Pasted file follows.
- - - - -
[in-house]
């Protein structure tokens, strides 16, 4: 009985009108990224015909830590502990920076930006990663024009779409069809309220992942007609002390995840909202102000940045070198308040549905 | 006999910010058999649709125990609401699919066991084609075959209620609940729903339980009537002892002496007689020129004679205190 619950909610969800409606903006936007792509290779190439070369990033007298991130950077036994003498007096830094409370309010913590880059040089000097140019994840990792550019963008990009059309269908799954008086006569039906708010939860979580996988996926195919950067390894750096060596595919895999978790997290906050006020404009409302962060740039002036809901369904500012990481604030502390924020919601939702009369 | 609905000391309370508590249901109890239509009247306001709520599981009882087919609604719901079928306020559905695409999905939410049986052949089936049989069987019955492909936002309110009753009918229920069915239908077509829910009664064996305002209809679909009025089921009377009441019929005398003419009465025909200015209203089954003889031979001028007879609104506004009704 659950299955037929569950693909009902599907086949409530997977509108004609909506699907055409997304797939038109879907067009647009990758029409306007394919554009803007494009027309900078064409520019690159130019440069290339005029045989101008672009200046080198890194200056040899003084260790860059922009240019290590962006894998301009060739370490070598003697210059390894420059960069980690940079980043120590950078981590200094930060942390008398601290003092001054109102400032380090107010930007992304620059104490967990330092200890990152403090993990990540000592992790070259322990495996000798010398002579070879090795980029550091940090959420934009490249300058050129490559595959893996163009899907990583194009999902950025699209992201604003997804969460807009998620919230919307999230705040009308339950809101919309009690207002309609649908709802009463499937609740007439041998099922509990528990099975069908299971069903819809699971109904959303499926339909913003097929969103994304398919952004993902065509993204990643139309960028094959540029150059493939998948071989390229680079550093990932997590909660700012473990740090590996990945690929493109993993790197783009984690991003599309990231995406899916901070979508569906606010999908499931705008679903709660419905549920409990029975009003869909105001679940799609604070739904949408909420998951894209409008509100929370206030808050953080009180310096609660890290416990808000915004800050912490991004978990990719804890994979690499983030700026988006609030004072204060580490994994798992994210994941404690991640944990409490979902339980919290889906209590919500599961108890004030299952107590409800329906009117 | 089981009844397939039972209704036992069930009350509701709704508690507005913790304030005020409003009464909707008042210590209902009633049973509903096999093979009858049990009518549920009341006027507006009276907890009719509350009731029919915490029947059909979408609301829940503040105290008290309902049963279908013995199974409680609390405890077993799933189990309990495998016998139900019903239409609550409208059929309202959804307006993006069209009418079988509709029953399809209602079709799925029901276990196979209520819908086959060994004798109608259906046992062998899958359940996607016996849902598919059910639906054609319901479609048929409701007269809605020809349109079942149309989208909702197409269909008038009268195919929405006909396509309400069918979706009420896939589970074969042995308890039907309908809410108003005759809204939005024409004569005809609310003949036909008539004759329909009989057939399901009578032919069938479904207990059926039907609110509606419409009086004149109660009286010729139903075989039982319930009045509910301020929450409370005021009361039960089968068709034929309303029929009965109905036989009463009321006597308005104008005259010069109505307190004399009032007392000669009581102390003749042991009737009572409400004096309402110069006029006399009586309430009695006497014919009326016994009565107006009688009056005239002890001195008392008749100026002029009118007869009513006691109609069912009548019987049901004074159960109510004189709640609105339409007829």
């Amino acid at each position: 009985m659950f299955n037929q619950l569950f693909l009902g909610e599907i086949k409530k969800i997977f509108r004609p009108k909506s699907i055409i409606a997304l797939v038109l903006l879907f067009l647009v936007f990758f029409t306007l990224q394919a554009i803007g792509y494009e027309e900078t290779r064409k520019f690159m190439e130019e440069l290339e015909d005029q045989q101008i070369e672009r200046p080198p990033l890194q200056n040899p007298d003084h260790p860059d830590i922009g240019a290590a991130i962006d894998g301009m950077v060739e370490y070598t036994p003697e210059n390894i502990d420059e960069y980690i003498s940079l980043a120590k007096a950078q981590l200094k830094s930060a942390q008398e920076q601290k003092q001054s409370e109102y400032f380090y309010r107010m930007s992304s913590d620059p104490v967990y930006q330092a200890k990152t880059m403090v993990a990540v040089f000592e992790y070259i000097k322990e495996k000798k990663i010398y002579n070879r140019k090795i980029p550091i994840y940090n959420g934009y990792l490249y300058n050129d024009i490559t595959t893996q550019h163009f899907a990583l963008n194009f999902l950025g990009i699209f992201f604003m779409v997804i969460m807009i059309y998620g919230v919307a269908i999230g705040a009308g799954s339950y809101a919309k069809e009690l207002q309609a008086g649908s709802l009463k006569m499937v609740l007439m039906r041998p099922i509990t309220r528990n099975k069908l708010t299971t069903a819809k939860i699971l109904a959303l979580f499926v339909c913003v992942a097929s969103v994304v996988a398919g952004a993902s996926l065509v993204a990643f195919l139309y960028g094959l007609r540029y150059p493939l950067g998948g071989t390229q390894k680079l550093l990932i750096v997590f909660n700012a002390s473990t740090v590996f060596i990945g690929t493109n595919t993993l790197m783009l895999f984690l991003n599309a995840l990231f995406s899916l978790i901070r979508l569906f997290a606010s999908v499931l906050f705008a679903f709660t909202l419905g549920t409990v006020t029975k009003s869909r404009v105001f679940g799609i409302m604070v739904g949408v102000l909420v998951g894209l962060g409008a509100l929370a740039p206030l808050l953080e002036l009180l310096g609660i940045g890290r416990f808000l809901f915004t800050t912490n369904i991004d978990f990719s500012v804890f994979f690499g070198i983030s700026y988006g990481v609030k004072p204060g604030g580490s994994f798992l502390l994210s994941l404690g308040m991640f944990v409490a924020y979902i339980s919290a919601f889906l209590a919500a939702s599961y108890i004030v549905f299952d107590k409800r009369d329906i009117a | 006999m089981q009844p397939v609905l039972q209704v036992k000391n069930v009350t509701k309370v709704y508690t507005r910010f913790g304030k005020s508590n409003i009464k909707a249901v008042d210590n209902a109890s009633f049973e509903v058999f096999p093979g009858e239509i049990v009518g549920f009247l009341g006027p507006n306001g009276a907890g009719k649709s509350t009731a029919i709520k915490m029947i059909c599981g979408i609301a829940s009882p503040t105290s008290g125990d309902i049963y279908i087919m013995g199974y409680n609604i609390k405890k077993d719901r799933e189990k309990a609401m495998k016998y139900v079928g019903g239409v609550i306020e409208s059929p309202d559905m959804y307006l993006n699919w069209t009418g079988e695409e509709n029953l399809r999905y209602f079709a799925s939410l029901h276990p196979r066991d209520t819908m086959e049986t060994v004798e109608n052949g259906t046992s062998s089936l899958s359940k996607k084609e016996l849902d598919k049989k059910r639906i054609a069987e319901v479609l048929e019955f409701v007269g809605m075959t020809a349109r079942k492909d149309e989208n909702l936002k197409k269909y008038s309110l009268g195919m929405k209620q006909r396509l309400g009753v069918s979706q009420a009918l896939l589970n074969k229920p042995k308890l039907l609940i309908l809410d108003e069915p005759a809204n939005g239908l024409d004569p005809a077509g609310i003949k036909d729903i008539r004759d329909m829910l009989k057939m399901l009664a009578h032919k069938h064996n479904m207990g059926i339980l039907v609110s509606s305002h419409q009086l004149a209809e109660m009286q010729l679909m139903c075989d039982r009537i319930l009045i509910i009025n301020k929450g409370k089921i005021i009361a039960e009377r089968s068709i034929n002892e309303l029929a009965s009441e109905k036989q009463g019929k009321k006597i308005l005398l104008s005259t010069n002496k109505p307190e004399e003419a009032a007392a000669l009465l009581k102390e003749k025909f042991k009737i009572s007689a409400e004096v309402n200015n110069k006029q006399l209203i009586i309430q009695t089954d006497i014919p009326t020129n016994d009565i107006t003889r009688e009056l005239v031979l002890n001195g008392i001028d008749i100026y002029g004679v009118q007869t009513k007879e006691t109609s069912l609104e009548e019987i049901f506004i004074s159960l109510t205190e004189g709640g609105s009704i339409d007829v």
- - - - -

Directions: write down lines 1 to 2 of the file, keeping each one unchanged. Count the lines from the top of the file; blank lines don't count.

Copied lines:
[in-house]
């Protein structure tokens, strides 16, 4: 009985009108990224015909830590502990920076930006990663024009779409069809309220992942007609002390995840909202102000940045070198308040549905 | 006999910010058999649709125990609401699919066991084609075959209620609940729903339980009537002892002496007689020129004679205190 619950909610969800409606903006936007792509290779190439070369990033007298991130950077036994003498007096830094409370309010913590880059040089000097140019994840990792550019963008990009059309269908799954008086006569039906708010939860979580996988996926195919950067390894750096060596595919895999978790997290906050006020404009409302962060740039002036809901369904500012990481604030502390924020919601939702009369 | 609905000391309370508590249901109890239509009247306001709520599981009882087919609604719901079928306020559905695409999905939410049986052949089936049989069987019955492909936002309110009753009918229920069915239908077509829910009664064996305002209809679909009025089921009377009441019929005398003419009465025909200015209203089954003889031979001028007879609104506004009704 659950299955037929569950693909009902599907086949409530997977509108004609909506699907055409997304797939038109879907067009647009990758029409306007394919554009803007494009027309900078064409520019690159130019440069290339005029045989101008672009200046080198890194200056040899003084260790860059922009240019290590962006894998301009060739370490070598003697210059390894420059960069980690940079980043120590950078981590200094930060942390008398601290003092001054109102400032380090107010930007992304620059104490967990330092200890990152403090993990990540000592992790070259322990495996000798010398002579070879090795980029550091940090959420934009490249300058050129490559595959893996163009899907990583194009999902950025699209992201604003997804969460807009998620919230919307999230705040009308339950809101919309009690207002309609649908709802009463499937609740007439041998099922509990528990099975069908299971069903819809699971109904959303499926339909913003097929969103994304398919952004993902065509993204990643139309960028094959540029150059493939998948071989390229680079550093990932997590909660700012473990740090590996990945690929493109993993790197783009984690991003599309990231995406899916901070979508569906606010999908499931705008679903709660419905549920409990029975009003869909105001679940799609604070739904949408909420998951894209409008509100929370206030808050953080009180310096609660890290416990808000915004800050912490991004978990990719804890994979690499983030700026988006609030004072204060580490994994798992994210994941404690991640944990409490979902339980919290889906209590919500599961108890004030299952107590409800329906009117 | 089981009844397939039972209704036992069930009350509701709704508690507005913790304030005020409003009464909707008042210590209902009633049973509903096999093979009858049990009518549920009341006027507006009276907890009719509350009731029919915490029947059909979408609301829940503040105290008290309902049963279908013995199974409680609390405890077993799933189990309990495998016998139900019903239409609550409208059929309202959804307006993006069209009418079988509709029953399809209602079709799925029901276990196979209520819908086959060994004798109608259906046992062998899958359940996607016996849902598919059910639906054609319901479609048929409701007269809605020809349109079942149309989208909702197409269909008038009268195919929405006909396509309400069918979706009420896939589970074969042995308890039907309908809410108003005759809204939005024409004569005809609310003949036909008539004759329909009989057939399901009578032919069938479904207990059926039907609110509606419409009086004149109660009286010729139903075989039982319930009045509910301020929450409370005021009361039960089968068709034929309303029929009965109905036989009463009321006597308005104008005259010069109505307190004399009032007392000669009581102390003749042991009737009572409400004096309402110069006029006399009586309430009695006497014919009326016994009565107006009688009056005239002890001195008392008749100026002029009118007869009513006691109609069912009548019987049901004074159960109510004189709640609105339409007829």